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We all want comfortable happy feet to carry our weight and keep us moving in comfort.

Feet are remarkable and complex anatomical structures. Each foot contains 26 bones, 33 joints and more than 100 muscles, tendons and ligaments. We need happy feet for walking, running and jumping.

Children’s feet

Children’s feet differ from adults as they are still developing and are especially vulnerable to the elements and need protection. However, the flip side is that shoes may actually hamper the normal development of a young child’s foot. The bones in a baby’s foot are soft and will only harden around the five-year-old mark. Going barefoot can result in happy feet, contribute to developing balance and good posture.

Baby steps

To ensure a lifetime of happy feet, the Podiatry Association of South Africa advises parents to get their child’s first pair of shoes when they start to walk, not before. Bare feet or socks with rubber grips are adequate until your baby takes his first steps. Your child’s first shoe should only be used to protect their feet from rough or wet surfaces. When children are learning to walk, they should be barefoot as much as possible.

What to look for in your toddler’s first shoe?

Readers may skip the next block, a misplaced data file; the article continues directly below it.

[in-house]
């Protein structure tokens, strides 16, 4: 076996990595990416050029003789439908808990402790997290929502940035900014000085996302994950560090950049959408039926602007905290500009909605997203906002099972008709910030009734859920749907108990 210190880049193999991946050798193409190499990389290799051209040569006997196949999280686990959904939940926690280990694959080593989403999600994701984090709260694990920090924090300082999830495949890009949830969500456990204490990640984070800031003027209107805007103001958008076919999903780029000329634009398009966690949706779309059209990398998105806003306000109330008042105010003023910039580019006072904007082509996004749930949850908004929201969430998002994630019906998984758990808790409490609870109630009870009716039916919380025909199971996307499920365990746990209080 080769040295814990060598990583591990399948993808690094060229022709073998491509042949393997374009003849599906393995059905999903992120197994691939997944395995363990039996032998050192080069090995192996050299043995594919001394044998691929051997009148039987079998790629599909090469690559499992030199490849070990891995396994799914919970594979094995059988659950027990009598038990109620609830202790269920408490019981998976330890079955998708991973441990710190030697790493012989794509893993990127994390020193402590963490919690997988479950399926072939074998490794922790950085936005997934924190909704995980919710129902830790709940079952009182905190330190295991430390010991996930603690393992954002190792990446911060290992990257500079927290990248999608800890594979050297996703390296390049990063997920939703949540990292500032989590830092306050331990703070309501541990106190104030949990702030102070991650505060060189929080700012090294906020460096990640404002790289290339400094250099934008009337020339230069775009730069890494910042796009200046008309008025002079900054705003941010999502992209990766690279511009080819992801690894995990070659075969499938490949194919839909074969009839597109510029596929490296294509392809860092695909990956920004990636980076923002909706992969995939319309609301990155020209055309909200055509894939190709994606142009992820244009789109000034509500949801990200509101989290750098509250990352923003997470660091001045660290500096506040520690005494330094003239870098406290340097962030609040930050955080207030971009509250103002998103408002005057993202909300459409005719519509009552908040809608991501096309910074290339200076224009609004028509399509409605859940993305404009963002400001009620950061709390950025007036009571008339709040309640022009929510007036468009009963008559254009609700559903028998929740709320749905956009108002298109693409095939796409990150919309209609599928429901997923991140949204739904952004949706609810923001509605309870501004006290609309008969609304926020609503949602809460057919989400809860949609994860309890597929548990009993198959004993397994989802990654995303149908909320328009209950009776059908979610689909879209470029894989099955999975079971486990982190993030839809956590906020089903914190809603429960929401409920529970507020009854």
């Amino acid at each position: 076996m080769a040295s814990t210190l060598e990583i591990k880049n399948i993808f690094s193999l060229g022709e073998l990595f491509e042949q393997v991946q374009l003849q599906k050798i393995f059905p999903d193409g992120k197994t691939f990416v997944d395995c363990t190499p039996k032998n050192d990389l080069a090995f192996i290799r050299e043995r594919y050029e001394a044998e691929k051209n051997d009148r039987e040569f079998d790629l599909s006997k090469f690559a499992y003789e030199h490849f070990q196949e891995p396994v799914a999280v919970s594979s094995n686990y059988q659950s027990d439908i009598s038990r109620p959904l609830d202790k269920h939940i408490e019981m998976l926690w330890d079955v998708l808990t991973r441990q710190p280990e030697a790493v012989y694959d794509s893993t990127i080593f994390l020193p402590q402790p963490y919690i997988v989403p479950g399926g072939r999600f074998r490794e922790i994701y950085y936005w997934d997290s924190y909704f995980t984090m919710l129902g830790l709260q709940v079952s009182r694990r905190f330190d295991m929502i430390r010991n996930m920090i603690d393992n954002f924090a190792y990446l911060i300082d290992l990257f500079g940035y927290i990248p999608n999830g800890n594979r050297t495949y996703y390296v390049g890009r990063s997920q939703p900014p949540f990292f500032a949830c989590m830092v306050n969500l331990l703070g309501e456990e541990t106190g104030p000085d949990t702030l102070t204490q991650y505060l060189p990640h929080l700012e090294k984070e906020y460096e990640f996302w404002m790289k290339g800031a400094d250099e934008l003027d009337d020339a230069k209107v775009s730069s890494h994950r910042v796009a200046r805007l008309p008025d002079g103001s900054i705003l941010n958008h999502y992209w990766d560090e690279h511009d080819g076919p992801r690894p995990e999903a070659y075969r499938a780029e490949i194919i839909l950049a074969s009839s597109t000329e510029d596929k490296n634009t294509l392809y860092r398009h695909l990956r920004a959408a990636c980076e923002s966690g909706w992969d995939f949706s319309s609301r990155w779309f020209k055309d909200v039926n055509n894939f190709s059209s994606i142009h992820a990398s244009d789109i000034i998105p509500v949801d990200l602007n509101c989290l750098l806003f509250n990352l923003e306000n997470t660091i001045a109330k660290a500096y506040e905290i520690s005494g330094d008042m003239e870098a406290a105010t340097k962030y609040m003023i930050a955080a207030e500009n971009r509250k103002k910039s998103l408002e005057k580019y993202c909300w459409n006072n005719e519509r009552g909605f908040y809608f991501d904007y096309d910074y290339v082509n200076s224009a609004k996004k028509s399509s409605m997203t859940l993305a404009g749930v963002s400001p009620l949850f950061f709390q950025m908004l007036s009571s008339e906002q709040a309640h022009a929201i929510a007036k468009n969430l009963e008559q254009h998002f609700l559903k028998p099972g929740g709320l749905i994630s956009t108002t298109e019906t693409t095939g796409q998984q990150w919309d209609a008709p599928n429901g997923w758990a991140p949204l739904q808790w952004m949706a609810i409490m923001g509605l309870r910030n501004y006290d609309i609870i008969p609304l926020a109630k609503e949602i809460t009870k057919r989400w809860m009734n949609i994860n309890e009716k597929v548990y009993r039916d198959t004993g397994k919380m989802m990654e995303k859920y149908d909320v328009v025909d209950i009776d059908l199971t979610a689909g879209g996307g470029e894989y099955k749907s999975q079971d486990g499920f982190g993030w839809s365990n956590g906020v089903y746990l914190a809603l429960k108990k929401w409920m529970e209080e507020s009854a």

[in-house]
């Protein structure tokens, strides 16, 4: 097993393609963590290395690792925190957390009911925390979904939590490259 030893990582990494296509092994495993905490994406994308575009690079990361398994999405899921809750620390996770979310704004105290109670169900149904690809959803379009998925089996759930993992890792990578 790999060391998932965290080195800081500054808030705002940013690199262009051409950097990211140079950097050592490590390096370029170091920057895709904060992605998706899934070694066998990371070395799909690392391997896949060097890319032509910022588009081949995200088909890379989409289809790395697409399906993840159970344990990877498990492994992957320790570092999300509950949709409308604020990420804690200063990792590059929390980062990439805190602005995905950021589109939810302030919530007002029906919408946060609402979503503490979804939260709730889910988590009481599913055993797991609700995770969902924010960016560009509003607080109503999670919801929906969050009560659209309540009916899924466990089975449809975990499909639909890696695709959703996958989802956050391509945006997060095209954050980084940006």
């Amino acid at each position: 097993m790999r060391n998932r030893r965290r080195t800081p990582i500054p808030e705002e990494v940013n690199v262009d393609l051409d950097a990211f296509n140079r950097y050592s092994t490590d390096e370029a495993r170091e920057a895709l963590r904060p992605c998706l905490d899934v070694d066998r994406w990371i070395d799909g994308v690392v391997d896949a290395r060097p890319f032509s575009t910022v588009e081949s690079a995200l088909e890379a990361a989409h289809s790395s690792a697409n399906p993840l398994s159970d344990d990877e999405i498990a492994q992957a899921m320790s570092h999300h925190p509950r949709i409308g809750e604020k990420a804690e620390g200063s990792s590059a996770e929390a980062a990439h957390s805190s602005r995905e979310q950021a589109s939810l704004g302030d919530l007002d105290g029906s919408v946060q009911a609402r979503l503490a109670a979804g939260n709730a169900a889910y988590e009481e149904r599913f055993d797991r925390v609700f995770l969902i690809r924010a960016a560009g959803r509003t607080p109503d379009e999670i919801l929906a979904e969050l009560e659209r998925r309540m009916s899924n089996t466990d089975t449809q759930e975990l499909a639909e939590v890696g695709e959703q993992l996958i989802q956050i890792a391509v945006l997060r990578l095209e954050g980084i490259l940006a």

Podiatrists tend to agree that a child’s first pair of shoes should be as light and soft as possible. Flexibility is crucial; test by bending the shoe in half and twisting it.

The shoe should give the sole of the foot grip, but should in no way restrict the natural movement and growth of the foot. Try to get shoes made of leather or fabric that allows the foot to breathe naturally. As a child gets older, takkies or trainers are a good idea. Those that fasten with Velcro make doing them up much easier for parents.

Find out more about choosing the right fitting school shoe.

The right fit

The Podiatry Association of South Africa stresses the importance of buying shoes that fit correctly. According to foot experts, no shoe should be “broken in” as this means the shoe is  poorly designed or poorly fitting. Look for a shoe with a round toe box to give the toes more room. And there should be a thumb’s width between the end of the shoe and the end of the longest toe. When their toe approaches the end, it’s time for a new pair.

Bigger steps

When children start school, wearing shoes is usually compulsory, however there are some innovative “barefoot shoes” on the market for children, including some that are designed especially for learners who are required to wear black or brown shoes as part of their school uniform.

Sporting chance

Shoes for specific sports can have a big impact on performance levels. As they get older and participate in sports such as tennis, hockey, rugby, soccer or cricket, shoes become very important for protection and performance. But young children should be barefoot for sport.

Tips for parents

  • Inspect your child’s feet regularly.
  • Allow your baby to kick freely so that normal development can occur.
  • Do not force your child to walk – the average walking age is 10–18 months.\
  • Encourage barefoot walking on suitable surfaces (sand, grass, carpets) to stimulate muscle activity and development.
  • Shoe and sock sizes should be adjusted as their feet grow.
  • Any complaint should be taken seriously.

Marc de Chazal